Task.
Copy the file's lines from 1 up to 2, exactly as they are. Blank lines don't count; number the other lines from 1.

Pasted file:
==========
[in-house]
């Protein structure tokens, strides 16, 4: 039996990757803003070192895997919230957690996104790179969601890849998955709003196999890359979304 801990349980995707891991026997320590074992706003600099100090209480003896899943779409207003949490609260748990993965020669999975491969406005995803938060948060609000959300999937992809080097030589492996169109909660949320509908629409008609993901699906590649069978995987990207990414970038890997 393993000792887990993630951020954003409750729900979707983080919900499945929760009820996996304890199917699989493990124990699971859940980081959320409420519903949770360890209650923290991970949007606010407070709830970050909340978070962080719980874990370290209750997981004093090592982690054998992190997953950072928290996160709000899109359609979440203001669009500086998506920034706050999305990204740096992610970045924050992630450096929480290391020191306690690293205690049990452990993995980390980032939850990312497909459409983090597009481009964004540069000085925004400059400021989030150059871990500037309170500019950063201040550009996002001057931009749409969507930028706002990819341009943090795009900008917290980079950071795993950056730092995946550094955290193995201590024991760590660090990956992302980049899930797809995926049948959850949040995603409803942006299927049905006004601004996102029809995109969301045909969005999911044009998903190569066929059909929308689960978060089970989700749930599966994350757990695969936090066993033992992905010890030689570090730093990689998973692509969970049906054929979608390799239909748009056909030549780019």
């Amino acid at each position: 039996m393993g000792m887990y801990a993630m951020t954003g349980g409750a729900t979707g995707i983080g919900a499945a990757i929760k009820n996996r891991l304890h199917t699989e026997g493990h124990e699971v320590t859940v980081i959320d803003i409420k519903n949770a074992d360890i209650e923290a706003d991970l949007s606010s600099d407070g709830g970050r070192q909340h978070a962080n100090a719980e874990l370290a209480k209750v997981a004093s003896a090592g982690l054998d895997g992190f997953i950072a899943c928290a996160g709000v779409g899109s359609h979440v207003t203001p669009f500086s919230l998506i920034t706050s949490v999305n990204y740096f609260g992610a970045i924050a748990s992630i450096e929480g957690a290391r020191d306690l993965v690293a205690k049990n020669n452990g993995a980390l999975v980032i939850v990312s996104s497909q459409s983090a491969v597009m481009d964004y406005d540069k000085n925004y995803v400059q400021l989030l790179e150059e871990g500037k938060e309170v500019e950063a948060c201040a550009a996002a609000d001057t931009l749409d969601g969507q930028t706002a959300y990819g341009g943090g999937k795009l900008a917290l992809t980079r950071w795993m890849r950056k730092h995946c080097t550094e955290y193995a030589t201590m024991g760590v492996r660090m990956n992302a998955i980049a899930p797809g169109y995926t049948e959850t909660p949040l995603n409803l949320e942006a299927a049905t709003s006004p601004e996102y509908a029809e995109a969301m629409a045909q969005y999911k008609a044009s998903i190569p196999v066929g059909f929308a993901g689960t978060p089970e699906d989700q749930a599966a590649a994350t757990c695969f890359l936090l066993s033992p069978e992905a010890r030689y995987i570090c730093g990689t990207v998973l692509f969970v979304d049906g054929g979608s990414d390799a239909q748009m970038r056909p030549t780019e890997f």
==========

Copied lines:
[in-house]
């Protein structure tokens, strides 16, 4: 039996990757803003070192895997919230957690996104790179969601890849998955709003196999890359979304 801990349980995707891991026997320590074992706003600099100090209480003896899943779409207003949490609260748990993965020669999975491969406005995803938060948060609000959300999937992809080097030589492996169109909660949320509908629409008609993901699906590649069978995987990207990414970038890997 393993000792887990993630951020954003409750729900979707983080919900499945929760009820996996304890199917699989493990124990699971859940980081959320409420519903949770360890209650923290991970949007606010407070709830970050909340978070962080719980874990370290209750997981004093090592982690054998992190997953950072928290996160709000899109359609979440203001669009500086998506920034706050999305990204740096992610970045924050992630450096929480290391020191306690690293205690049990452990993995980390980032939850990312497909459409983090597009481009964004540069000085925004400059400021989030150059871990500037309170500019950063201040550009996002001057931009749409969507930028706002990819341009943090795009900008917290980079950071795993950056730092995946550094955290193995201590024991760590660090990956992302980049899930797809995926049948959850949040995603409803942006299927049905006004601004996102029809995109969301045909969005999911044009998903190569066929059909929308689960978060089970989700749930599966994350757990695969936090066993033992992905010890030689570090730093990689998973692509969970049906054929979608390799239909748009056909030549780019």